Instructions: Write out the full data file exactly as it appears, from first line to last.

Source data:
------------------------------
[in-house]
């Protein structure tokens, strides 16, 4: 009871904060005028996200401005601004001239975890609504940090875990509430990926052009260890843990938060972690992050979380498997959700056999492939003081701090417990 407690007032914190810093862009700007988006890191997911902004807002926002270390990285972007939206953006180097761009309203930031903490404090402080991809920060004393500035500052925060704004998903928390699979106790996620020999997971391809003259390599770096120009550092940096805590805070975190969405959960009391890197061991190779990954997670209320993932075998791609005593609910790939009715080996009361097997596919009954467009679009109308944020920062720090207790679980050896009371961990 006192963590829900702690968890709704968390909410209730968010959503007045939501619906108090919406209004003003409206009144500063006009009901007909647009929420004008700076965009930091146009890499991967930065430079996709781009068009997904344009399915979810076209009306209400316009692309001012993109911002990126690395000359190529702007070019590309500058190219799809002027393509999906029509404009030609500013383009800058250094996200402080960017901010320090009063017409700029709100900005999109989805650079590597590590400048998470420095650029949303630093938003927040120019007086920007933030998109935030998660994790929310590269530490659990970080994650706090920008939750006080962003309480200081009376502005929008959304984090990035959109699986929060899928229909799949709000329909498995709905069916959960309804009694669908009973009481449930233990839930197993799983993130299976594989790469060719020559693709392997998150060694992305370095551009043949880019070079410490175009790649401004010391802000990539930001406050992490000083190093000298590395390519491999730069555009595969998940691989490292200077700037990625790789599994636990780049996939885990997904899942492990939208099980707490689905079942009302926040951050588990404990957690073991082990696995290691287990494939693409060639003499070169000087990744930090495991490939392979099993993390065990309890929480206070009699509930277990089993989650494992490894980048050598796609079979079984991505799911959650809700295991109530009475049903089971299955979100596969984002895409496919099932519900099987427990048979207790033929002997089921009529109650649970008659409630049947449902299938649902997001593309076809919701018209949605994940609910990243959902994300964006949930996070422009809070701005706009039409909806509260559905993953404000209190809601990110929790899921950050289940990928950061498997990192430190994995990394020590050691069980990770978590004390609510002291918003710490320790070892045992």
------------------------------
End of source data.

[in-house]
């Protein structure tokens, strides 16, 4: 009871904060005028996200401005601004001239975890609504940090875990509430990926052009260890843990938060972690992050979380498997959700056999492939003081701090417990 407690007032914190810093862009700007988006890191997911902004807002926002270390990285972007939206953006180097761009309203930031903490404090402080991809920060004393500035500052925060704004998903928390699979106790996620020999997971391809003259390599770096120009550092940096805590805070975190969405959960009391890197061991190779990954997670209320993932075998791609005593609910790939009715080996009361097997596919009954467009679009109308944020920062720090207790679980050896009371961990 006192963590829900702690968890709704968390909410209730968010959503007045939501619906108090919406209004003003409206009144500063006009009901007909647009929420004008700076965009930091146009890499991967930065430079996709781009068009997904344009399915979810076209009306209400316009692309001012993109911002990126690395000359190529702007070019590309500058190219799809002027393509999906029509404009030609500013383009800058250094996200402080960017901010320090009063017409700029709100900005999109989805650079590597590590400048998470420095650029949303630093938003927040120019007086920007933030998109935030998660994790929310590269530490659990970080994650706090920008939750006080962003309480200081009376502005929008959304984090990035959109699986929060899928229909799949709000329909498995709905069916959960309804009694669908009973009481449930233990839930197993799983993130299976594989790469060719020559693709392997998150060694992305370095551009043949880019070079410490175009790649401004010391802000990539930001406050992490000083190093000298590395390519491999730069555009595969998940691989490292200077700037990625790789599994636990780049996939885990997904899942492990939208099980707490689905079942009302926040951050588990404990957690073991082990696995290691287990494939693409060639003499070169000087990744930090495991490939392979099993993390065990309890929480206070009699509930277990089993989650494992490894980048050598796609079979079984991505799911959650809700295991109530009475049903089971299955979100596969984002895409496919099932519900099987427990048979207790033929002997089921009529109650649970008659409630049947449902299938649902997001593309076809919701018209949605994940609910990243959902994300964006949930996070422009809070701005706009039409909806509260559905993953404000209190809601990110929790899921950050289940990928950061498997990192430190994995990394020590050691069980990770978590004390609510002291918003710490320790070892045992």